Holiday Triggers for Those in Recovery

While most people enjoy the holidays, we all know how stressful they can be. The demands of our jobs, our families and more can bring physical, mental and emotional anxiety to us all.

That’s also true for those in Recovery from an addiction. The holidays can be overwhelming to people who are in short- or long-term Recovery. An individual’s stress level is often heightened by trying to maintain their Recovery, calling their sponsor, attending meetings, and guarding themselves against holiday triggers.

What Are Holiday Triggers?

These triggers can come in all forms — including sights, sounds, smells, traditions, family members, etc. We all have triggers, but for those in Recovery, sometimes holiday triggers bring them back to a memory of which they aren’t particularly proud.

It’s important for both those in Recovery and their families to be aware of how to handle these holiday triggers. Some are avoidable altogether, by simply saying “no” to events, dinners, parties or other activities that you know may be compromising.

Coping Techniques

However, some triggers are unavoidable. In these instances, we refer to a technique called “bookending.” Bookending is talking to your sponsor before and after any event you attend — discussing the feelings, emotions and triggers that might come along with it.

Another important way to manage holiday triggers is to build Recovery Capital and to keep the lines of communication open. Recovery Capital includes family and friends as a support system, as well as the support of meetings, sponsors and other activities that are around you. Those who are taking the time to involve themselves in how you’re feeling and what you’re going through are very important to your Recovery. Express your concerns to your support group when you feel uncomfortable and, in return, let them ask questions.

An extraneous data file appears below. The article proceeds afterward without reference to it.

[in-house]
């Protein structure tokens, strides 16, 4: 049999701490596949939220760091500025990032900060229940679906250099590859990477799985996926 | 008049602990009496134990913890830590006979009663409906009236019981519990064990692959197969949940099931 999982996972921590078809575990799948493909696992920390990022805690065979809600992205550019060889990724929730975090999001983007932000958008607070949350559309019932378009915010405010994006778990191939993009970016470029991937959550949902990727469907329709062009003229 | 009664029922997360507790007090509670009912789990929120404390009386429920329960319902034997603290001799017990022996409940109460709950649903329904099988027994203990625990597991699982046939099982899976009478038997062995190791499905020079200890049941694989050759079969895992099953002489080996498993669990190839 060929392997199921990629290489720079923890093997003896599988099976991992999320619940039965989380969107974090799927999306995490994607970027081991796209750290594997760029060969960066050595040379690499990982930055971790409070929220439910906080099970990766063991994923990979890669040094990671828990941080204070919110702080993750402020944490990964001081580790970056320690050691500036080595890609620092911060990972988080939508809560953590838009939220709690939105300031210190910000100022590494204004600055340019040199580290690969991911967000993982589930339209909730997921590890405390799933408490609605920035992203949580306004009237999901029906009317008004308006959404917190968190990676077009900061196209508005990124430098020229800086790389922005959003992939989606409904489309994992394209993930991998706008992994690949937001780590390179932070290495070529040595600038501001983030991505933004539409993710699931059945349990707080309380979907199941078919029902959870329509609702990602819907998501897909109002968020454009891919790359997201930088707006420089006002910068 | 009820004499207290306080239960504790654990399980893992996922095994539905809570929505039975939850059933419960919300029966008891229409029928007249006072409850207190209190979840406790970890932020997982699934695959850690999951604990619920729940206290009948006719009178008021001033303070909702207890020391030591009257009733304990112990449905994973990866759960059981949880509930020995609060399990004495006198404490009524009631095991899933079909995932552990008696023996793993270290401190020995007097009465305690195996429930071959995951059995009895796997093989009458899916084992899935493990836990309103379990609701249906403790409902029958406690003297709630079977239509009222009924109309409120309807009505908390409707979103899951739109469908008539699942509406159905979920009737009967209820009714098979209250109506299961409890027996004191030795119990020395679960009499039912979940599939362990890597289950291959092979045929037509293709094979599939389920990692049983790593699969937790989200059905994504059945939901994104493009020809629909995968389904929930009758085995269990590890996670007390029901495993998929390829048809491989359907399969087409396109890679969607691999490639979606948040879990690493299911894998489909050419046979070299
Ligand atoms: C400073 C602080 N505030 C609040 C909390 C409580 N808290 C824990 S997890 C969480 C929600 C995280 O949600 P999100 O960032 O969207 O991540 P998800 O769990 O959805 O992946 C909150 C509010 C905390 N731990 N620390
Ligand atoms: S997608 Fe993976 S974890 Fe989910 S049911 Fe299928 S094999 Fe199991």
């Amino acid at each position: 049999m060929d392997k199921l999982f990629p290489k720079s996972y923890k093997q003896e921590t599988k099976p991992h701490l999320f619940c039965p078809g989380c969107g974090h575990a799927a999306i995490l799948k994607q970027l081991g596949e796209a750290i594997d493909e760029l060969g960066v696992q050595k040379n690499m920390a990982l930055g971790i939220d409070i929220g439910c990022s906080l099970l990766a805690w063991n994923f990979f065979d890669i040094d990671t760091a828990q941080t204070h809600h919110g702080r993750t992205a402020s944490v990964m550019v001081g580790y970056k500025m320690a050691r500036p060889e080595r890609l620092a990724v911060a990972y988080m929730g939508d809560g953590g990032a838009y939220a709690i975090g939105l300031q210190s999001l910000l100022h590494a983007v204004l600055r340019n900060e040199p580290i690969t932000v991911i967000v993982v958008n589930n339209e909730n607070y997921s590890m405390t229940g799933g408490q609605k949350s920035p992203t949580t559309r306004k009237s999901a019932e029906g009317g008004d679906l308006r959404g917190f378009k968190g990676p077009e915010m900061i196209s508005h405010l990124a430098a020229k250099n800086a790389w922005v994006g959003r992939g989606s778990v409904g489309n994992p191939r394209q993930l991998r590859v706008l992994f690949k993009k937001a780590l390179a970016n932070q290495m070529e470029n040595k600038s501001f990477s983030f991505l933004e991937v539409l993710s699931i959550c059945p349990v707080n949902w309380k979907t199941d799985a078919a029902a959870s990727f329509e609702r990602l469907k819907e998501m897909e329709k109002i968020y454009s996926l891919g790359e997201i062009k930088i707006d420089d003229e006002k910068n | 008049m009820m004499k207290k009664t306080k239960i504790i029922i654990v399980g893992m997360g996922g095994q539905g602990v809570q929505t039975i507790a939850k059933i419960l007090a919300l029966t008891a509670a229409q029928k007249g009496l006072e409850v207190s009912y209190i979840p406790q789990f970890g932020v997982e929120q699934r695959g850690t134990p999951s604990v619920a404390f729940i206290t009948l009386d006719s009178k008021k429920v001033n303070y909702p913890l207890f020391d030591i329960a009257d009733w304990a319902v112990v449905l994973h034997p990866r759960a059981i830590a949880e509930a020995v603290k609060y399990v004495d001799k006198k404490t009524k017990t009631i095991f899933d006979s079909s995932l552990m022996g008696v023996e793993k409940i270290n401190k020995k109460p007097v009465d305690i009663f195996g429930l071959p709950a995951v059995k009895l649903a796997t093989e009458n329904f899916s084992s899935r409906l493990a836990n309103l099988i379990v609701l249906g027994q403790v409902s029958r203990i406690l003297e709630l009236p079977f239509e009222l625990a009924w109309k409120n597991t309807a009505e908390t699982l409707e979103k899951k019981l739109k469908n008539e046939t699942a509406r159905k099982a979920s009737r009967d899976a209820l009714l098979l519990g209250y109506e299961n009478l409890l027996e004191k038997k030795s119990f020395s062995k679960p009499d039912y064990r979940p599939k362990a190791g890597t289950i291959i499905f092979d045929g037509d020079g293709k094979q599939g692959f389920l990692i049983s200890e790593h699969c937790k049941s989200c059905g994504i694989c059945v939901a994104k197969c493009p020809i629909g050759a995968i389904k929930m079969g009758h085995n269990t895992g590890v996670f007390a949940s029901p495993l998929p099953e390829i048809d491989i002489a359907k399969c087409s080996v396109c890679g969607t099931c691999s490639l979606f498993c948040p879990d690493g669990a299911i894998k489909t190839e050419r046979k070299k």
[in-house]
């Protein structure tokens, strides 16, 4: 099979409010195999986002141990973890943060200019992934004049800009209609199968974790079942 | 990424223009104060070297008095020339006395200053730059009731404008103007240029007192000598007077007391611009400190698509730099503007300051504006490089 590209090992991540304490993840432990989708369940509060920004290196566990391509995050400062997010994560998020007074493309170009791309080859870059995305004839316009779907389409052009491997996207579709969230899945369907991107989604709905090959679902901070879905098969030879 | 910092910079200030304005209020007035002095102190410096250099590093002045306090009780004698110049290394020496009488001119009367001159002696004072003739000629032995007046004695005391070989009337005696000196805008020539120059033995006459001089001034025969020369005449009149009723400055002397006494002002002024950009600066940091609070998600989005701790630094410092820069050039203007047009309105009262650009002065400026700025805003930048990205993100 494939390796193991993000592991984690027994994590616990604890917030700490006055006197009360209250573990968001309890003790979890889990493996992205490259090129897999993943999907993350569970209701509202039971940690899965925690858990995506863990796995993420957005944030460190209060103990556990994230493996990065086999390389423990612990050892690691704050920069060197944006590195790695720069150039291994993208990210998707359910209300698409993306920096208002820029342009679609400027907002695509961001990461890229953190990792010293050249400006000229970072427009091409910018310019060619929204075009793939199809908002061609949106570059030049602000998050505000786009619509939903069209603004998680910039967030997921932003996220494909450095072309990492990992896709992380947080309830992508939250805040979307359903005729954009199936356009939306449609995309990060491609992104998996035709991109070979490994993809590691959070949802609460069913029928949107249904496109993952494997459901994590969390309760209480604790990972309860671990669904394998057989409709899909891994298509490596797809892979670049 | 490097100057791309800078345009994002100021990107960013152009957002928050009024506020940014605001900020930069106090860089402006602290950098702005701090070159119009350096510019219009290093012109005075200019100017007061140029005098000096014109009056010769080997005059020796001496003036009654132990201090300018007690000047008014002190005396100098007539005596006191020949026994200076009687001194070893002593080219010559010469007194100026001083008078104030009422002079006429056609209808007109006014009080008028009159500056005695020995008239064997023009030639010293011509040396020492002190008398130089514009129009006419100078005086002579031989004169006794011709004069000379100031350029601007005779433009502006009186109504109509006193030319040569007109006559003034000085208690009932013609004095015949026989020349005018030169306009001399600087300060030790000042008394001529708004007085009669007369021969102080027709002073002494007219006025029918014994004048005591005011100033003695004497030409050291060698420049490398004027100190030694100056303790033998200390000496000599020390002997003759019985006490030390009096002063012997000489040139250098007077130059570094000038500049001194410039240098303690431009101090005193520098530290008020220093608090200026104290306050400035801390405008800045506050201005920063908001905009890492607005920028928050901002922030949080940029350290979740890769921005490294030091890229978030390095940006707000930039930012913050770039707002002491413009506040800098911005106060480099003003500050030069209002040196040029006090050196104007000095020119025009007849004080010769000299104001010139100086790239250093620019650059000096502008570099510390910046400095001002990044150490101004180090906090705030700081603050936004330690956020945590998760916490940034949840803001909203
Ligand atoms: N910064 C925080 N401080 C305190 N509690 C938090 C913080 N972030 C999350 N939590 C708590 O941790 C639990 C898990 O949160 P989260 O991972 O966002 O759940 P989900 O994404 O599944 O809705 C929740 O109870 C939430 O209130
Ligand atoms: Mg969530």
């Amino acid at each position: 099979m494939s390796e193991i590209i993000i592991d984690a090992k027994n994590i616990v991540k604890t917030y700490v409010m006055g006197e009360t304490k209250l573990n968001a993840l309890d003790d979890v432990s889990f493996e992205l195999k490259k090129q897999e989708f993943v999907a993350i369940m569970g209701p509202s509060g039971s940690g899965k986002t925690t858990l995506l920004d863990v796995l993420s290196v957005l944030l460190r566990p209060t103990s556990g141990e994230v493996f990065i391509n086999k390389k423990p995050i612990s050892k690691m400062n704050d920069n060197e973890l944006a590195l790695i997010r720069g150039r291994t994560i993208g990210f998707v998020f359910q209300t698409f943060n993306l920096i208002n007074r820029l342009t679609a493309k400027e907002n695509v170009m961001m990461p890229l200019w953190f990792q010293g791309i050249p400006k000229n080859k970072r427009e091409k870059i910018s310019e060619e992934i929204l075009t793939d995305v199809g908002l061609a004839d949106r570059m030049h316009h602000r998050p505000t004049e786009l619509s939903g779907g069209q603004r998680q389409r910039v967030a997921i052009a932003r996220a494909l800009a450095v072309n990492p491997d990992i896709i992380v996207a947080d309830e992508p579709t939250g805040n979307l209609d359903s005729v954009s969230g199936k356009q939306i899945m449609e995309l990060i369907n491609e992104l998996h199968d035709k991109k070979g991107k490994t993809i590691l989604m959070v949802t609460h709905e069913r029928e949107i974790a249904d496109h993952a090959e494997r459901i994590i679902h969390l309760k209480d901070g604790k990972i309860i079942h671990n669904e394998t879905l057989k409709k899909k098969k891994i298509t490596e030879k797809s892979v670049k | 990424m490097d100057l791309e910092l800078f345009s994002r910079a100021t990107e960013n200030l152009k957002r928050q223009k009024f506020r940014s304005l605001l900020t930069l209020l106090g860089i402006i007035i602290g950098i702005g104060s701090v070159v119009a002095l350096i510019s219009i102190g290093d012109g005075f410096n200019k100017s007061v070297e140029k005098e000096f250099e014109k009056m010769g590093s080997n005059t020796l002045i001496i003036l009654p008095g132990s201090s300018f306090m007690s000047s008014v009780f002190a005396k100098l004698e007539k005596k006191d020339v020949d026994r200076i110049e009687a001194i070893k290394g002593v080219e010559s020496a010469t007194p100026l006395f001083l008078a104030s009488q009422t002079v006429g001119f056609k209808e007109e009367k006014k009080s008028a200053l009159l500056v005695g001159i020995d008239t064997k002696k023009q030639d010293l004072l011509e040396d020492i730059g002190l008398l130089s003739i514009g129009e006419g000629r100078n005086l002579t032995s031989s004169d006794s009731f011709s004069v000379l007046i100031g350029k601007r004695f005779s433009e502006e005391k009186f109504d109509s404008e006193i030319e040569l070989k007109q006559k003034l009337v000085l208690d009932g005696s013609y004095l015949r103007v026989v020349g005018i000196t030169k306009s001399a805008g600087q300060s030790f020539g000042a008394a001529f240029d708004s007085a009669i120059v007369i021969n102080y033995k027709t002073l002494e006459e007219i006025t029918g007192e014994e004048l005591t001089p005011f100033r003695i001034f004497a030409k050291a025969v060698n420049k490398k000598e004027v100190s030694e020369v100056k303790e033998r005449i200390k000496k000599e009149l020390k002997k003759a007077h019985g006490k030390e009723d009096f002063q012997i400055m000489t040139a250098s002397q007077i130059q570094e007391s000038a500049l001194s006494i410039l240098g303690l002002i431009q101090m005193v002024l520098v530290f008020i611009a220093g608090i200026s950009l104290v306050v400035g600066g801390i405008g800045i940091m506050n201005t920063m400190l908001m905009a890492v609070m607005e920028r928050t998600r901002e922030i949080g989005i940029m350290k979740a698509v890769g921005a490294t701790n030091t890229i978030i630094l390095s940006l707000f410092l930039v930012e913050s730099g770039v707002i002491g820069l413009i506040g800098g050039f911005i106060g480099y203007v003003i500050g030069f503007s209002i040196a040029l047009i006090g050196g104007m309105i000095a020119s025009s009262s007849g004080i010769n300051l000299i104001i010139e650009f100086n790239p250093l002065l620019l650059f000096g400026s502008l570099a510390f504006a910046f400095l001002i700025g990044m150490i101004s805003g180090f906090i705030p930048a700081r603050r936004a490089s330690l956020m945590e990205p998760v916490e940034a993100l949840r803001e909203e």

Family Awareness Is Important, Too

Family and friends of those who are in Recovery also go through an adjustment period as they try to cope and support, so they also need to be able to identify possible holiday triggers. Sometimes as a family member or friend, you must make adjustments to your own holiday routine to create a more comfortable atmosphere for the individual in Recovery. That bottle of wine on the dining room table or the six-pack of beer that accompanies the football game can easily be replaced with non-alcoholic alternatives like juice, soda or water.

Instead of focusing on what you have to give up, focus on all that you will gain in return from your loved one in the form of spending quality time with him or her — laughs, memories, etc. Take the time also to create new traditions with your loved one and embrace a new start for both of you.

Along with the holidays, there may be additional factors families and loved ones should be aware of regarding those in Recovery. This includes emotional mood swings and the need to connect often with their outside support group (meetings, sponsors and other activities).

Neither of these reactions reflect negatively on the family and friends and the recovering addict’s desire to spend time with them; it’s quite the opposite. The holidays are an emotional time for everyone, and for those in Recovery they can bring a lot of memories to the surface. By seeking help, your loved one is being responsible by finding the specific support he or she needs to succeed — a positive development that should be encouraged.

So whether you’re going through Recovery yourself or have a loved one who is, know that the holiday season can be stressful. But the holidays can also be enjoyable if we strive to be mindful and prepared. We can easily become caught up in great reflection during the holidays and the New Year. Regardless of our circumstances, this year, let’s also take the time to enjoy present experiences and be thankful for each moment spent together.